- “What business are we really in?”
- “What is the customer need that we are meeting?”
- “What is the problem that our customer has that our product or service solves?”
Answering these questions might involve asking customers, observing what competitors large and small are doing and looking for analogues in other industries. Don’t rush it, be prepared to get advice from outside your industry.
Once you have an understanding of this, then you need to ask my “Lean” question “What is it that we do in our business that adds value to the customer?”. This might be very challenging. In the Lonely Planet example, it would be arguable whether the book production and distribution process added any value at all in meeting the customer’s need of accurate and timely information.
Another question might be to ask, “Is there a better way to deliver this value to the customer?”. In this context look at available technology and how it could be used to meet that customer need. Insights from other similar industries can help.
Map the New Value Stream
Once you have defined what is value in your business, you can then define your new value stream and map your flow. This usually means defining a series of process steps. For each step you need to really challenge “Does this step add value, or can it be eliminated?”
For example, if I was to map the flow for a taxi service a few years ago, the taxi owner and the dispatcher service would each have been seen as part of the value stream and each would have believed they were adding value. However, if I redefine the customer need from a “Taxi” to a “safe, convenient and cost-effective form of individual public transport” then the value of the taxi owner and dispatcher company becomes more dubious. Enter ride sharing platforms that connect the passenger directly with the driver and allow the passenger to rate every ride to ensure quality of service. So, challenge hard at every step in your process whether that step REALLY adds value in helping you meet your customer need.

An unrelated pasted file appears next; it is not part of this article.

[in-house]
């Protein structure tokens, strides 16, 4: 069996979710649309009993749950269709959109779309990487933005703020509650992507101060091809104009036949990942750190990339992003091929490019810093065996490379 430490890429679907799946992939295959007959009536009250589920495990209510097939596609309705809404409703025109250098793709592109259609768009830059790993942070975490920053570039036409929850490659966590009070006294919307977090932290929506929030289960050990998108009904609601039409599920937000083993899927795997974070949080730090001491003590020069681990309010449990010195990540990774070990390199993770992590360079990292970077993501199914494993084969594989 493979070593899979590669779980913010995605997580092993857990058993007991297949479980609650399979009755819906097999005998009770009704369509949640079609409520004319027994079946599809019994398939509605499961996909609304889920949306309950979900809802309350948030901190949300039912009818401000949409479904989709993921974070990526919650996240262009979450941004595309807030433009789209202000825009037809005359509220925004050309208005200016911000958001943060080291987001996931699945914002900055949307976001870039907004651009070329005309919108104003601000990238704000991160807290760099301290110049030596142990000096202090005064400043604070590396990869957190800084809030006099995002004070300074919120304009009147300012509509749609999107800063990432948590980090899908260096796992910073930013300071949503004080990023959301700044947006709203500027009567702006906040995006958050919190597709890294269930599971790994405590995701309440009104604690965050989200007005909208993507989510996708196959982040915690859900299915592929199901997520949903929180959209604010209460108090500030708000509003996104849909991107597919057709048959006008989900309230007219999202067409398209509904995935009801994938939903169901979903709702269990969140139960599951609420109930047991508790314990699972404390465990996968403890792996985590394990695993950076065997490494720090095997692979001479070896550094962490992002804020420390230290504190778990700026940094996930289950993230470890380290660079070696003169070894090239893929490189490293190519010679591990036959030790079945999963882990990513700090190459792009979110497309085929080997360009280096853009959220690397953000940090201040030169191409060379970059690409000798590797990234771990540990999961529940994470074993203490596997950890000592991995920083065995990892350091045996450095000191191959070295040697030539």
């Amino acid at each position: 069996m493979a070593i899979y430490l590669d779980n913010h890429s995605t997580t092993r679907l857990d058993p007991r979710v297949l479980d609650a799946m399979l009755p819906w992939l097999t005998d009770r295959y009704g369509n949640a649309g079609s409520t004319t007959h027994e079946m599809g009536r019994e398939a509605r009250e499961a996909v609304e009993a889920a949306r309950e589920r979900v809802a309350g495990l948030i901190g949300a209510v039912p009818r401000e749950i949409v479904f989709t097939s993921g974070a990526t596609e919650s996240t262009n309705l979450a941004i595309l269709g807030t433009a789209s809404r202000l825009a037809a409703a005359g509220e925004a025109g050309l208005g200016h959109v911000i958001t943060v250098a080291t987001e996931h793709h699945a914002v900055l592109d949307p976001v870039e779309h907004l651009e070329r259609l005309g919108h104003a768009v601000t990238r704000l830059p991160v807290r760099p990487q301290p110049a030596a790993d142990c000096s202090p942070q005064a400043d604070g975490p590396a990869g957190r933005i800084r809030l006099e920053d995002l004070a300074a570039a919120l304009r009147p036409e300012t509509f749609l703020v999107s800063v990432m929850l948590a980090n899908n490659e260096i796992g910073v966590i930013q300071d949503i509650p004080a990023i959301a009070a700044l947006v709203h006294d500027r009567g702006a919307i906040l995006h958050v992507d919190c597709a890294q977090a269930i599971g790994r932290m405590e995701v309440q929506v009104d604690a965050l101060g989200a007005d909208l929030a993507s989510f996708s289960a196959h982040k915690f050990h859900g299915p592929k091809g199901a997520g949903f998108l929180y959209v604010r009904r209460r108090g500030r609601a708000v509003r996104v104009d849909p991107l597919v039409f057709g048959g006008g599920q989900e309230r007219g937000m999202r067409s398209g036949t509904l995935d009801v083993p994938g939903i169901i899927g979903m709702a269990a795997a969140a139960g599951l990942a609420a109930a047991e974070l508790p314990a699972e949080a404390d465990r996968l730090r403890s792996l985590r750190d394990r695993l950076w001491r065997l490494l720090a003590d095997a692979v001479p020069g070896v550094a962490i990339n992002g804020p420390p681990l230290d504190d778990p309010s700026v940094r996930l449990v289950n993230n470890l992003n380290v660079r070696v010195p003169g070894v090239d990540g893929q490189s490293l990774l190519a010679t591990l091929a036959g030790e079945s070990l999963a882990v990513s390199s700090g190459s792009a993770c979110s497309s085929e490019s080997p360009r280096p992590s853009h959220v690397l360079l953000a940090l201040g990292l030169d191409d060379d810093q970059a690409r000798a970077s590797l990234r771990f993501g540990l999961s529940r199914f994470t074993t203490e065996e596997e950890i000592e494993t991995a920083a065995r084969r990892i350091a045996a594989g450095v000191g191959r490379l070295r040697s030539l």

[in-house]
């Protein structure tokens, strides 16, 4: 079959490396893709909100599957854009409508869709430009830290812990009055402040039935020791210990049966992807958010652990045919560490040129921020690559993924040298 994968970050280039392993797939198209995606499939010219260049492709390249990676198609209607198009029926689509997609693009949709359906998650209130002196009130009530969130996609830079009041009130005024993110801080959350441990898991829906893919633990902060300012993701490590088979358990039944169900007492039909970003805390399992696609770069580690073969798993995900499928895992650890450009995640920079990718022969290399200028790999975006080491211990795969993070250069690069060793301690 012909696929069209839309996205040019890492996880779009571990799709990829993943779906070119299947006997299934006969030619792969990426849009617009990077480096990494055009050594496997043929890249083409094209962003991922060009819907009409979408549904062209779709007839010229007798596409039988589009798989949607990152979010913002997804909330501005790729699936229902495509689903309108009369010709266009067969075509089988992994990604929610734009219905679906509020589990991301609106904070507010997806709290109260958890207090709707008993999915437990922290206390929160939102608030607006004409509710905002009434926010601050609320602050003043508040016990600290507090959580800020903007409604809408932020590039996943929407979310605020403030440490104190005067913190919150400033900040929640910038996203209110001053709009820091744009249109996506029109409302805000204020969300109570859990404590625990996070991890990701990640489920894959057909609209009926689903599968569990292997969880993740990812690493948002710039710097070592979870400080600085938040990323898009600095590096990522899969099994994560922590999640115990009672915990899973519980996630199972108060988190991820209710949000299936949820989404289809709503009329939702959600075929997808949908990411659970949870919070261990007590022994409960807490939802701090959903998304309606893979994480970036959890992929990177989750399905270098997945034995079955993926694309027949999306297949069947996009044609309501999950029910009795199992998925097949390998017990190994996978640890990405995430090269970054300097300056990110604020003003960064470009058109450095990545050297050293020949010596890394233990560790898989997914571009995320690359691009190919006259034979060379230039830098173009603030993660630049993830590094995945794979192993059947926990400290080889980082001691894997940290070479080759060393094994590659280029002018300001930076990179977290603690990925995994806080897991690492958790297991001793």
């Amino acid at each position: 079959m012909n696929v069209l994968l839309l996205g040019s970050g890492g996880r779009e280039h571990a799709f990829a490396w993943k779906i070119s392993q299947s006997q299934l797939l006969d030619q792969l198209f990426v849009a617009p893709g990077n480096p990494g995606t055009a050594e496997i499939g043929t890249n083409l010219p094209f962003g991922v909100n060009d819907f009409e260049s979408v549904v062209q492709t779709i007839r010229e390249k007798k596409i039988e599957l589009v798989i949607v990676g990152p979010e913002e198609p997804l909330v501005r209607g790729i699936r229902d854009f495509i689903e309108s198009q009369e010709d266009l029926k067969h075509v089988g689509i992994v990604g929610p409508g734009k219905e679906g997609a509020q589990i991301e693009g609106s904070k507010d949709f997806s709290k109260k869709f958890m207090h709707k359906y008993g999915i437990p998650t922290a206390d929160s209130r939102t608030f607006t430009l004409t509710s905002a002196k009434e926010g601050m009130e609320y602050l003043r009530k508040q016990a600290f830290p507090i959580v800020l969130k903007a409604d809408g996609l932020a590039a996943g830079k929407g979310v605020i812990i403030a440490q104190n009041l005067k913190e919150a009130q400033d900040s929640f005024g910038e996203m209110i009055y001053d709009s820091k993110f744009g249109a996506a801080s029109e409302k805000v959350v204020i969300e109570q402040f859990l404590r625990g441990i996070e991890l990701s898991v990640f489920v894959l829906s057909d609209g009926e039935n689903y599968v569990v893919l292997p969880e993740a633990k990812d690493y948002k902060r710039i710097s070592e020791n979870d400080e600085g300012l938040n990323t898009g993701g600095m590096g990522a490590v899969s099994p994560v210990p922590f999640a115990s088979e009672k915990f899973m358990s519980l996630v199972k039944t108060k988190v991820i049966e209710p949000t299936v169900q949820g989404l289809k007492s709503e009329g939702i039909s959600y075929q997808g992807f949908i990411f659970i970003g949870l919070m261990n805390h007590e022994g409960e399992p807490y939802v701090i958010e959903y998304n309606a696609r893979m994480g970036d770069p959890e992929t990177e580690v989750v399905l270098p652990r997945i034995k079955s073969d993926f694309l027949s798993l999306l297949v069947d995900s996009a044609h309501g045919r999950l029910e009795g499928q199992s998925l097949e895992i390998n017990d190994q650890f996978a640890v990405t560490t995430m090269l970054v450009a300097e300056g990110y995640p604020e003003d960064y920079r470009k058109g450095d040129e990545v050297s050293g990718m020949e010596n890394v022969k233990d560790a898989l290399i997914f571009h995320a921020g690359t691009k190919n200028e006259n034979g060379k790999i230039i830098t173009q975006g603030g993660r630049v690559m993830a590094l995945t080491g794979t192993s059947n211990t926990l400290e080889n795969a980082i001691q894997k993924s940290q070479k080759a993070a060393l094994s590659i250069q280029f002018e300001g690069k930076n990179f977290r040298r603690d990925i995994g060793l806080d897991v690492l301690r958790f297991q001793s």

Consider Technology in the Future State
In developing a future state, Lean coaches often assume that the key processes will remain unchanged, but instead the focus is on how product and services flow between processes and the waste that occurs there. In redefining your process to meet customer needs, you need to challenge the current technology and processes. Using a creative process such as “3P” can help you imagine different ways of delivering customer value, using new technology and applications. Ask questions like “What if we were able to…?” and don’t be quick to throw out “crazy” suggestions.
What you are then aiming to do is to design a new process from the ground up to deliver your product or service. This will include how the product or service will be created, how it will be delivered to the customer, the communication and information flows that will guide it through the process and the technology and process changes needed to make it all happen.
Move Fast and Be Prepared to Fail
Business is about taking risk, but in many cases, companies don’t reward risk. Instead they punish failure. As a result, employees tend to default to “the way we have always done things” because it is safer. In leveraging technology to change your business, you may have to face failure. Therefore, be prepared to try things, fail and learn. The mistake is if you don’t learn from your failures, not failure itself.
What About Waste?
Re-designing your process from the ground up and focusing on how you create value will inevitably eliminate waste. When we eliminate a process step because it does not add value, we are eliminating waste.
What About Industry 4.0?
The clear conclusion I arrived to at listening to the range of innovation speakers over the past month is that focusing on technology before you understand customer need is a recipe for wasteful investment. The companies that have transformed their industries have used technology as an enabler, not as an end in itself.
In fact, there is a risk that some industrial technologies risk making your business more vulnerable to disruption rather than less. For example, spending a lot of money to automate existing processes might lock you in to those processes. Likewise, heavy investment on process monitoring and optimisation might divert resources and focus from the need to completely change the underlying process you are trying to optimise. On the other hand, better process control through advanced optimisation or a lower cost base from automating, might enable you to compete in new markets where you were previously uncompetitive.
Predicting exactly where technology and social change will take us and our industries in the next few years is impossible. We have seen so many surprises in the past two decades, there are no doubt many more to come. However, the Lean message of “start with the customer and work back” has never been more important. While eliminating waste will remain an important part of Lean Thinking, I am convinced that understanding and maximising customer value will be the key to success for businesses.